The past decade has seen the rise of a previously nonexistent genre of video games often referred to as “realistic shooters” or “realistic action.” Before the 2007 release of Call of Duty 4: Modern Warfare, shooters would generally be about overblown antics divorced from reality. “Realistic” military shooters attempted to give shooters a more real look.

There’s a problem with this nomenclature, though: these depictions aren’t realistic at all. Modern shooters often present combat as devoid of any moral grey areas.

These games never depict the consequences of the conflict or show civilians caught in the crossfire, and they portray superpowers as vulnerable to small, poorly armed groups. It’s essentially the same plot you see in many Hollywood action movies, with the most recent “Die Hard” and the remake of “Red Dawn” being good examples.

This style thrives in the modern setting, but it can work anywhere; this emotional sanitization is as prevalent in Ryse: Son of Rome as it is in Battlefield 4.

So, why is this trend a problem? In my work I study a great deal of military history, and I can tell you that what I’m describing isn’t realistic at all. War, even when fought for the best reasons, is a dirty business wrapped in shades of grey, and it’s dangerous to think of it any other way.

With that in mind, I wanted to write something about how to approach these kinds of games with your kids. We’ll start with what not to do.

Don’t try to ban your kids from playing these games. Those kind of bans won’t necessarily work (they can always go to a friend’s house), and as any rebellious teenager will tell you, banning something just makes it seem more alluring.

Even if your ban works, there’s another problem: forbidding the genre as a whole gives kids the impression that you don’t think they’re mature enough to handle these games. My mother had a saying: “Treat children like idiots and they will rise to meet your expectations.” The idea that your kid isn’t mature enough to handle these things is an expectation you do not want to set.

Of course, this comes with one caveat. It’s okay to say no if your kid is well outside the age rating for a given game. Everything I’m saying assumes your kid is old enough to process these kind of games. Put another way, banning Call of Duty is one thing for a 12-year-old, but another for a 17-year-old. Not every 16-year-old is the same, and parents should know whether their kids can handle particular M-rated games. (For reference, the official recommended age for M-rated game is 17, but that’s meant to be a guideline not a rule.)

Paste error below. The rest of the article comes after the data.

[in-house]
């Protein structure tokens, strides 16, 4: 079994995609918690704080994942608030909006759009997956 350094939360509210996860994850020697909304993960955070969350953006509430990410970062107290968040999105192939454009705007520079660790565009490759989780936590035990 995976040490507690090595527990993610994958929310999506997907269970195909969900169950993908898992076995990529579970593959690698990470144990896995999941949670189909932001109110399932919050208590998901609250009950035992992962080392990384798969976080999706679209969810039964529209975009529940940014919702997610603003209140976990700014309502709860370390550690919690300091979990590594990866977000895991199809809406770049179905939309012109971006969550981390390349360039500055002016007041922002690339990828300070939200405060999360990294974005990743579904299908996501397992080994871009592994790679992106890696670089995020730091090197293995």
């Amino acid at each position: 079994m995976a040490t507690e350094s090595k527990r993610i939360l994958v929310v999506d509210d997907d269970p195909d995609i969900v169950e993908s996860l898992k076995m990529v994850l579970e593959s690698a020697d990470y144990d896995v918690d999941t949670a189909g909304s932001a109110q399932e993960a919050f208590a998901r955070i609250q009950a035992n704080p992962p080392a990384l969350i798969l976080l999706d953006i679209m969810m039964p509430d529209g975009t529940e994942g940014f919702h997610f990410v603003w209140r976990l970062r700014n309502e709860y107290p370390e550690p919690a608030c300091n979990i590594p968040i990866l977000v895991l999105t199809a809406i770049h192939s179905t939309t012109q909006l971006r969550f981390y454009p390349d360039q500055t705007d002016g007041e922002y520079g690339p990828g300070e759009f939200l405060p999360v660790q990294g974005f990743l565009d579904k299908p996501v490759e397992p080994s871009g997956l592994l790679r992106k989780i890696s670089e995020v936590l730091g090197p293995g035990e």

So, what should you do? I’d suggest three things for parents to consider.

1. Familiarize yourself with the content of games you buy (or that are bought) for your kids.

In the age of the smartphone, this is fairly easy to do even with impulse buys. Most games have short entries on Wikipedia summarizing their content, and Google will provide you with reviews;’s game library is even written specifically for this kind of thing. Once you know what you’re buying, you can have some idea of which issues need to be addressed with your kids.

2. Consider offering counterpoints which depict violence in a more nuanced way.

The best example of a game like this is Spec Ops: The Line, though you really want to read a description of the plot before buying it. Spec Ops is an extremely disturbing game that does not pull its punches; like Apocalypse Now, it was influenced by Heart of Darkness.

Dishonored and the Deus Ex series are also worth considering. Both games encourage nonviolent and stealthy play and have characters who react negatively to the use of excessive force. Even the game that kicked off the modern military shooter, Call of Duty 4: Modern Warfare, has a surprising level of complexity to it. Though it has no shortage of violence, it also has one of the best depictions of the grey area surrounding violence I’ve seen. Then, of course, there are movies and books you could show them—Apocalypse Now, Johnny Got His Gun, and so on.

3. Most importantly, talk to your kids!

Engaging them in conversations about what they’re seeing on screen will encourage them to think about what they’re playing. Especially when the villain is ripped from today’s headlines—the Russians, the Chinese, “the terrorists,” etc.—asking them about what they’re seeing and doing will spur them to think about the media they are consuming, and that’s never a bad thing.

You can find more info on the games mentioned here on Pixelkin’s library pageFor more information about talking with kids about games and about the ESRB rating system, you also might want to download our Get Connected Guide. (Don’t worry; we won’t give anyone else your email address!)

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This article was written by

Isaac Meyer is a PhD student in History at the University of Washington specializing in modern Japan and modern China. In his (very limited) spare time, he writes and produces the History of Japan Podcast, and still finds time for video games on top of everything else.